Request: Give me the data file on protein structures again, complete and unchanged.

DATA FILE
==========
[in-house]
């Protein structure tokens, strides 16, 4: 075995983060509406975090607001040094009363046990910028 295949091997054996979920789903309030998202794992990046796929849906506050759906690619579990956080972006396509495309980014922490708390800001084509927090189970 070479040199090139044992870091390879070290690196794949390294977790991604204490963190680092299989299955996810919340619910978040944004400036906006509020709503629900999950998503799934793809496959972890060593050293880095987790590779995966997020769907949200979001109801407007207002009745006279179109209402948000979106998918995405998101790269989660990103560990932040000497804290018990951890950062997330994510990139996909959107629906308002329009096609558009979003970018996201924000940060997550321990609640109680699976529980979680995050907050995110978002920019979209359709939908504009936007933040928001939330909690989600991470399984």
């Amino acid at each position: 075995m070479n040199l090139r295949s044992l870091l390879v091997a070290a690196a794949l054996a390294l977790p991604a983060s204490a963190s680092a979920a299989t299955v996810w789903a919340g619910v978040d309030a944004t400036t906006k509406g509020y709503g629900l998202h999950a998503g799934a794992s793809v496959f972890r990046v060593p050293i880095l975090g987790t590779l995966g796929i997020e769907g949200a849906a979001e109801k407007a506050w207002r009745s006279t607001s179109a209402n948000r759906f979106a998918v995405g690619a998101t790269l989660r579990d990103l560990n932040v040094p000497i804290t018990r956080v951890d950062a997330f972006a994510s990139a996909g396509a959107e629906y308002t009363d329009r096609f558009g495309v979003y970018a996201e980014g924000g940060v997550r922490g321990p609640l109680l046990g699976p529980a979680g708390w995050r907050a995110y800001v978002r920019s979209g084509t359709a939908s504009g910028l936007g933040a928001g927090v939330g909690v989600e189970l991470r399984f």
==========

[in-house]
């Protein structure tokens, strides 16, 4: 075995983060509406975090607001040094009363046990910028 295949091997054996979920789903309030998202794992990046796929849906506050759906690619579990956080972006396509495309980014922490708390800001084509927090189970 070479040199090139044992870091390879070290690196794949390294977790991604204490963190680092299989299955996810919340619910978040944004400036906006509020709503629900999950998503799934793809496959972890060593050293880095987790590779995966997020769907949200979001109801407007207002009745006279179109209402948000979106998918995405998101790269989660990103560990932040000497804290018990951890950062997330994510990139996909959107629906308002329009096609558009979003970018996201924000940060997550321990609640109680699976529980979680995050907050995110978002920019979209359709939908504009936007933040928001939330909690989600991470399984």
């Amino acid at each position: 075995m070479n040199l090139r295949s044992l870091l390879v091997a070290a690196a794949l054996a390294l977790p991604a983060s204490a963190s680092a979920a299989t299955v996810w789903a919340g619910v978040d309030a944004t400036t906006k509406g509020y709503g629900l998202h999950a998503g799934a794992s793809v496959f972890r990046v060593p050293i880095l975090g987790t590779l995966g796929i997020e769907g949200a849906a979001e109801k407007a506050w207002r009745s006279t607001s179109a209402n948000r759906f979106a998918v995405g690619a998101t790269l989660r579990d990103l560990n932040v040094p000497i804290t018990r956080v951890d950062a997330f972006a994510s990139a996909g396509a959107e629906y308002t009363d329009r096609f558009g495309v979003y970018a996201e980014g924000g940060v997550r922490g321990p609640l109680l046990g699976p529980a979680g708390w995050r907050a995110y800001v978002r920019s979209g084509t359709a939908s504009g910028l936007g933040a928001g927090v939330g909690v989600e189970l991470r399984f």